For a copy of the white paper by Grant Thornton LLP’s Harris Smith and Dan Reid on cross-border transactions, Bridging the global, cross-border transaction gap: What more middle-market dealmakers need to know about global M&A, please visit: www.gt.com.
(a) Source: Office of National Statistics 2007
Founded in 1954, the Association for Corporate Growth (www.acg.org) is a global association for professionals involved in corporate growth, corporate development, and mergers and acquisitions. Today ACG stands at approximately 11,000 members from corporations, private equity, finance and professional service firms representing Fortune 1000, FTSE 100 and mid-market companies in 53 chapters in North America and Europe.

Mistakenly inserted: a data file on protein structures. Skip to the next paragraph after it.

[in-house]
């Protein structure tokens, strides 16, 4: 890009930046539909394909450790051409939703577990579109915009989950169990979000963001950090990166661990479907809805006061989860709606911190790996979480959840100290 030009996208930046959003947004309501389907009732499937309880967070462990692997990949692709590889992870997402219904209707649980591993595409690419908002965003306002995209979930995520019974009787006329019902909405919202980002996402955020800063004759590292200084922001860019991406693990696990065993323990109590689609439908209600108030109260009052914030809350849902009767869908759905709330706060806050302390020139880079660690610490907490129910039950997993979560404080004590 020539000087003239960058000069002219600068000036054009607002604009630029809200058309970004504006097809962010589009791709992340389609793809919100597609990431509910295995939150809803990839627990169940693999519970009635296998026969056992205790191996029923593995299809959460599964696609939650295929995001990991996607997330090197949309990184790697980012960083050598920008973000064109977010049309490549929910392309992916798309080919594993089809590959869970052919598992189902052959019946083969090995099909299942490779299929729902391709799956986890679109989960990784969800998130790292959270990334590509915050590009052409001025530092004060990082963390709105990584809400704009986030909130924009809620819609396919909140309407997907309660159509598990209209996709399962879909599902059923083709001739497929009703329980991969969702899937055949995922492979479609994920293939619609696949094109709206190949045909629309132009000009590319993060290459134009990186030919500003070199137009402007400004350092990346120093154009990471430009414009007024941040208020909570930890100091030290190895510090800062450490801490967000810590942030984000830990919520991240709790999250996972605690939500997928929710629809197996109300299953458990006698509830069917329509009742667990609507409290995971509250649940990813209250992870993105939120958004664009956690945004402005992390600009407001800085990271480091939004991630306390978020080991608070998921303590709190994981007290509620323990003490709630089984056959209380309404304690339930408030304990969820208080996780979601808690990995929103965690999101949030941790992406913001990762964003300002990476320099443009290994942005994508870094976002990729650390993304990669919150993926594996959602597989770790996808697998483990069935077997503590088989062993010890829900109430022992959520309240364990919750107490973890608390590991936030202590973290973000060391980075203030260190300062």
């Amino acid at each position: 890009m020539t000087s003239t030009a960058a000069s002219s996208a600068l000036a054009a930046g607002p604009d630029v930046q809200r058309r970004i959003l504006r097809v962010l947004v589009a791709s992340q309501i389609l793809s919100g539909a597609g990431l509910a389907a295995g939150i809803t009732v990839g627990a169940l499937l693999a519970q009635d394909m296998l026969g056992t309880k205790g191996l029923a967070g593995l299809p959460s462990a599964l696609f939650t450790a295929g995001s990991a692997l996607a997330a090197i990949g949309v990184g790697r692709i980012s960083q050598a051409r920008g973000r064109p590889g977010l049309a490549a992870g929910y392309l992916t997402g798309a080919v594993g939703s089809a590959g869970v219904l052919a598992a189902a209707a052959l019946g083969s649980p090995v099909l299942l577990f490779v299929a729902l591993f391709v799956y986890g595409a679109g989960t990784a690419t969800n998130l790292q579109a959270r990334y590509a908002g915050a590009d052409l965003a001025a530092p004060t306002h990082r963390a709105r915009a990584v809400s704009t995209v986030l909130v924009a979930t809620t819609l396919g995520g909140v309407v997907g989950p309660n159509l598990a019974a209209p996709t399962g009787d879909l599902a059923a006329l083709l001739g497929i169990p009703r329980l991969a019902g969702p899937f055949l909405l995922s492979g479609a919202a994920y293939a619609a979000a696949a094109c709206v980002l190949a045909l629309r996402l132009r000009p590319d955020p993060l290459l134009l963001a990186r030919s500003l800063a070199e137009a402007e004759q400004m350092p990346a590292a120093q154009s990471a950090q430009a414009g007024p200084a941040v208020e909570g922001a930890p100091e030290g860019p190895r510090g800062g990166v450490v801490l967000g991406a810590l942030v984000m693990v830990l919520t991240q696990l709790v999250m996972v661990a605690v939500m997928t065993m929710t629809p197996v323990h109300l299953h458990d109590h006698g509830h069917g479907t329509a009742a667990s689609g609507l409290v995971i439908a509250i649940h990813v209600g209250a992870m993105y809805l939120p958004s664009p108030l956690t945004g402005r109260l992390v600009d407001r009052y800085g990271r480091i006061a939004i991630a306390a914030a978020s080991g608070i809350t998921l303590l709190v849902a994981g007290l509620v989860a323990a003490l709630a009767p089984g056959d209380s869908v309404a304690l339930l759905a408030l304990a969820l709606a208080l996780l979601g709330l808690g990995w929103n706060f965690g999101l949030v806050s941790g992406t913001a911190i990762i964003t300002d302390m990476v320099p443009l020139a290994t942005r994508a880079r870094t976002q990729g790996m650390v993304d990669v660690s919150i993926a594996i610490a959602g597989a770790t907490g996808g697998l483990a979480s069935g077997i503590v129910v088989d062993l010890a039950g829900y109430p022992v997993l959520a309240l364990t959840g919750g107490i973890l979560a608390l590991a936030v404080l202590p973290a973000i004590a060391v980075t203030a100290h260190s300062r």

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Eureka Private Equity is an independent one-stop research portal that aims to bring you all the information and services you will need for private equity investments. Eureka Private Equity is part of Eurekahedge, the world’s largest independent data provider and research house dedicated to alternative investments. Maintaining coverage of over 16,000 funds across all strategies and asset classes, Eurekahedge is the most widely used and quoted alternative research house worldwide. Eurekahedge has produced a market-leading research data suite from which our hedge fund and Islamic fund indices are derived, an array of region-specific hedge fund, private equity fund, Islamic fund and real estate fund databases and directories, as well as a collection of educational guides for both funds and investors. Founded in 2001, Eurekahedge has offices in London, New York and Singapore. Eurekahedge also provides hedge fund start-up services, capital introduction and due diligence services. www.eurekaprivateequity.com.